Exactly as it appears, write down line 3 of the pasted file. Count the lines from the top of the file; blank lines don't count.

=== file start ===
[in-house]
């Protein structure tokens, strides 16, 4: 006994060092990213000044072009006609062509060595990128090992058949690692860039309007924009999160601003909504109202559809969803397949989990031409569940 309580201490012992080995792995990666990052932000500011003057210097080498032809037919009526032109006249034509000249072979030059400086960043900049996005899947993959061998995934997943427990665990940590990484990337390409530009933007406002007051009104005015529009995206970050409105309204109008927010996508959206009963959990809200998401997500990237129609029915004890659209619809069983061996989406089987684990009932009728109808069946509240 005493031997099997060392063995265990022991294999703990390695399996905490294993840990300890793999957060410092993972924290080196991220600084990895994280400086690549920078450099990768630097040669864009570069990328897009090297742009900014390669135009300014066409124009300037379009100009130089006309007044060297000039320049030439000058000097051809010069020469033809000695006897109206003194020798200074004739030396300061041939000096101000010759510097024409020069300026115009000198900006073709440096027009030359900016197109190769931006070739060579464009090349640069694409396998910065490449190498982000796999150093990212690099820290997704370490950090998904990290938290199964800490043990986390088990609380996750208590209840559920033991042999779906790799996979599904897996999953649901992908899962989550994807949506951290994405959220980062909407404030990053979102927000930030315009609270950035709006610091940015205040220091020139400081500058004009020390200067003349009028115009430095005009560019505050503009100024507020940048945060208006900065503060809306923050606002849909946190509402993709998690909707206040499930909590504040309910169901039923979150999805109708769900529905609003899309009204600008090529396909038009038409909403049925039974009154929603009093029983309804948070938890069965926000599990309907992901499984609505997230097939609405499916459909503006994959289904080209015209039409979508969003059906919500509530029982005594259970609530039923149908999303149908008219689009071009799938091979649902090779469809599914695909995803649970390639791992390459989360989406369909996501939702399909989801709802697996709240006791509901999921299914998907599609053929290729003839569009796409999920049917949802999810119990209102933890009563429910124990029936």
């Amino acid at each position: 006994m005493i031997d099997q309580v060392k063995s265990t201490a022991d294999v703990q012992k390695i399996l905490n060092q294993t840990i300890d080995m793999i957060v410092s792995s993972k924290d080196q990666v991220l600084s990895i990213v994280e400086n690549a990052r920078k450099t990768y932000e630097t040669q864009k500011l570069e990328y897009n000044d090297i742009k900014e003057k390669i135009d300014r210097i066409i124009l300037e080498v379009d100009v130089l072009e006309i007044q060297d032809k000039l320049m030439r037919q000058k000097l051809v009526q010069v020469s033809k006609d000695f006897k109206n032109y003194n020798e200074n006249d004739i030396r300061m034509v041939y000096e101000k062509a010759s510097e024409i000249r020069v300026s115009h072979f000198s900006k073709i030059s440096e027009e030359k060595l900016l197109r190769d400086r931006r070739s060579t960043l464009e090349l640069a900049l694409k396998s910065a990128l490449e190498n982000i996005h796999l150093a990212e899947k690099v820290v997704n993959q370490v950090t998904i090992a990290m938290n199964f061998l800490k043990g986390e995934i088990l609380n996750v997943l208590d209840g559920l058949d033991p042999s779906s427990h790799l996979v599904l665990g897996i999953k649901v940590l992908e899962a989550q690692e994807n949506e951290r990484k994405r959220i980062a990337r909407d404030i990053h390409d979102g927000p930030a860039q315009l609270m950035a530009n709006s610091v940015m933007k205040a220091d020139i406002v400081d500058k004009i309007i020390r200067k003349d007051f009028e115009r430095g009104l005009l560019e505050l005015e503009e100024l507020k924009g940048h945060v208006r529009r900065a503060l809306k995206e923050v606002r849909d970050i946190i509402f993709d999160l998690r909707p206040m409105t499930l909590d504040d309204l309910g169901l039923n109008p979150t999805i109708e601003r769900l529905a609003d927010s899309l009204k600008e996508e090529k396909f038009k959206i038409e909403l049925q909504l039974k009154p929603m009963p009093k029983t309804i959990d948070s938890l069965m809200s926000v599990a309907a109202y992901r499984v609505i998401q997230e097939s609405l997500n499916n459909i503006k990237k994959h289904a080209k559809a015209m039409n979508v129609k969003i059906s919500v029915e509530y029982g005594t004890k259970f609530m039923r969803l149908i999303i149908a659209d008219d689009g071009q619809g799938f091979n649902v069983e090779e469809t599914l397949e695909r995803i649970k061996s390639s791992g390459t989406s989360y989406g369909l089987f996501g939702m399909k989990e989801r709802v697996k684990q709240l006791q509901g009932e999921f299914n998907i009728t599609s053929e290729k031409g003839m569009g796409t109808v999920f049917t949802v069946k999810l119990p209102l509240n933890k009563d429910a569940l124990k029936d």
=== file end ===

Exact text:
């Amino acid at each position: 006994m005493i031997d099997q309580v060392k063995s265990t201490a022991d294999v703990q012992k390695i399996l905490n060092q294993t840990i300890d080995m793999i957060v410092s792995s993972k924290d080196q990666v991220l600084s990895i990213v994280e400086n690549a990052r920078k450099t990768y932000e630097t040669q864009k500011l570069e990328y897009n000044d090297i742009k900014e003057k390669i135009d300014r210097i066409i124009l300037e080498v379009d100009v130089l072009e006309i007044q060297d032809k000039l320049m030439r037919q000058k000097l051809v009526q010069v020469s033809k006609d000695f006897k109206n032109y003194n020798e200074n006249d004739i030396r300061m034509v041939y000096e101000k062509a010759s510097e024409i000249r020069v300026s115009h072979f000198s900006k073709i030059s440096e027009e030359k060595l900016l197109r190769d400086r931006r070739s060579t960043l464009e090349l640069a900049l694409k396998s910065a990128l490449e190498n982000i996005h796999l150093a990212e899947k690099v820290v997704n993959q370490v950090t998904i090992a990290m938290n199964f061998l800490k043990g986390e995934i088990l609380n996750v997943l208590d209840g559920l058949d033991p042999s779906s427990h790799l996979v599904l665990g897996i999953k649901v940590l992908e899962a989550q690692e994807n949506e951290r990484k994405r959220i980062a990337r909407d404030i990053h390409d979102g927000p930030a860039q315009l609270m950035a530009n709006s610091v940015m933007k205040a220091d020139i406002v400081d500058k004009i309007i020390r200067k003349d007051f009028e115009r430095g009104l005009l560019e505050l005015e503009e100024l507020k924009g940048h945060v208006r529009r900065a503060l809306k995206e923050v606002r849909d970050i946190i509402f993709d999160l998690r909707p206040m409105t499930l909590d504040d309204l309910g169901l039923n109008p979150t999805i109708e601003r769900l529905a609003d927010s899309l009204k600008e996508e090529k396909f038009k959206i038409e909403l049925q909504l039974k009154p929603m009963p009093k029983t309804i959990d948070s938890l069965m809200s926000v599990a309907a109202y992901r499984v609505i998401q997230e097939s609405l997500n499916n459909i503006k990237k994959h289904a080209k559809a015209m039409n979508v129609k969003i059906s919500v029915e509530y029982g005594t004890k259970f609530m039923r969803l149908i999303i149908a659209d008219d689009g071009q619809g799938f091979n649902v069983e090779e469809t599914l397949e695909r995803i649970k061996s390639s791992g390459t989406s989360y989406g369909l089987f996501g939702m399909k989990e989801r709802v697996k684990q709240l006791q509901g009932e999921f299914n998907i009728t599609s053929e290729k031409g003839m569009g796409t109808v999920f049917t949802v069946k999810l119990p209102l509240n933890k009563d429910a569940l124990k029936d």